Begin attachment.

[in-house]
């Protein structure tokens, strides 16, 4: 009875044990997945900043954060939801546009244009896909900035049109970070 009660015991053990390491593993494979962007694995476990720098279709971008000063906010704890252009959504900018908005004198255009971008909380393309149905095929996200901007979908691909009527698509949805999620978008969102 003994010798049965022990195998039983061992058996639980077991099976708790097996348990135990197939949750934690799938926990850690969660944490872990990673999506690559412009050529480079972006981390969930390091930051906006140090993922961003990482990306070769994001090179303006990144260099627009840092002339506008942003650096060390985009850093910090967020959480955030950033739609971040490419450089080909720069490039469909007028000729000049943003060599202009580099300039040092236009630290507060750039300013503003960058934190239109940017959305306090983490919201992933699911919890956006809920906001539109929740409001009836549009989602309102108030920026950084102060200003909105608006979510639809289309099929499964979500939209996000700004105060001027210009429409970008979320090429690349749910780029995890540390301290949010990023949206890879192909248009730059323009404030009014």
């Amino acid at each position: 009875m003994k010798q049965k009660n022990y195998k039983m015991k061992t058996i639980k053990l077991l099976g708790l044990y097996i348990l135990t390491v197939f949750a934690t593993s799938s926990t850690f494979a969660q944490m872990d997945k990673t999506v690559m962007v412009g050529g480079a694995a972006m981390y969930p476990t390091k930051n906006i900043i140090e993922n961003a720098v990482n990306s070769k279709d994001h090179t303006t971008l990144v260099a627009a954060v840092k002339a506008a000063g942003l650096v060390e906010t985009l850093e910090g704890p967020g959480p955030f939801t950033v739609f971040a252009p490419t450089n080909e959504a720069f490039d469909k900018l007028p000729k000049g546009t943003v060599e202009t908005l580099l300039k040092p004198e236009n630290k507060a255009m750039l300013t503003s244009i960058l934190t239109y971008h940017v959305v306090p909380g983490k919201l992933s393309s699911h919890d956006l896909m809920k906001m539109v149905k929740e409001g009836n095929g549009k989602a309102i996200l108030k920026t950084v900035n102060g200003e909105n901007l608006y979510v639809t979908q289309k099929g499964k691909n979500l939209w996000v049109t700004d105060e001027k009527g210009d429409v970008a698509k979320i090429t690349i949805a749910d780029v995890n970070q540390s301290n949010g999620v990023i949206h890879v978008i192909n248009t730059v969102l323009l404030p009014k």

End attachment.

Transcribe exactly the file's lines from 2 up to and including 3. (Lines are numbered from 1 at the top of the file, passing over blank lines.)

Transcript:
């Protein structure tokens, strides 16, 4: 009875044990997945900043954060939801546009244009896909900035049109970070 009660015991053990390491593993494979962007694995476990720098279709971008000063906010704890252009959504900018908005004198255009971008909380393309149905095929996200901007979908691909009527698509949805999620978008969102 003994010798049965022990195998039983061992058996639980077991099976708790097996348990135990197939949750934690799938926990850690969660944490872990990673999506690559412009050529480079972006981390969930390091930051906006140090993922961003990482990306070769994001090179303006990144260099627009840092002339506008942003650096060390985009850093910090967020959480955030950033739609971040490419450089080909720069490039469909007028000729000049943003060599202009580099300039040092236009630290507060750039300013503003960058934190239109940017959305306090983490919201992933699911919890956006809920906001539109929740409001009836549009989602309102108030920026950084102060200003909105608006979510639809289309099929499964979500939209996000700004105060001027210009429409970008979320090429690349749910780029995890540390301290949010990023949206890879192909248009730059323009404030009014």
């Amino acid at each position: 009875m003994k010798q049965k009660n022990y195998k039983m015991k061992t058996i639980k053990l077991l099976g708790l044990y097996i348990l135990t390491v197939f949750a934690t593993s799938s926990t850690f494979a969660q944490m872990d997945k990673t999506v690559m962007v412009g050529g480079a694995a972006m981390y969930p476990t390091k930051n906006i900043i140090e993922n961003a720098v990482n990306s070769k279709d994001h090179t303006t971008l990144v260099a627009a954060v840092k002339a506008a000063g942003l650096v060390e906010t985009l850093e910090g704890p967020g959480p955030f939801t950033v739609f971040a252009p490419t450089n080909e959504a720069f490039d469909k900018l007028p000729k000049g546009t943003v060599e202009t908005l580099l300039k040092p004198e236009n630290k507060a255009m750039l300013t503003s244009i960058l934190t239109y971008h940017v959305v306090p909380g983490k919201l992933s393309s699911h919890d956006l896909m809920k906001m539109v149905k929740e409001g009836n095929g549009k989602a309102i996200l108030k920026t950084v900035n102060g200003e909105n901007l608006y979510v639809t979908q289309k099929g499964k691909n979500l939209w996000v049109t700004d105060e001027k009527g210009d429409v970008a698509k979320i090429t690349i949805a749910d780029v995890n970070q540390s301290n949010g999620v990023i949206h890879v978008i192909n248009t730059v969102l323009l404030p009014k």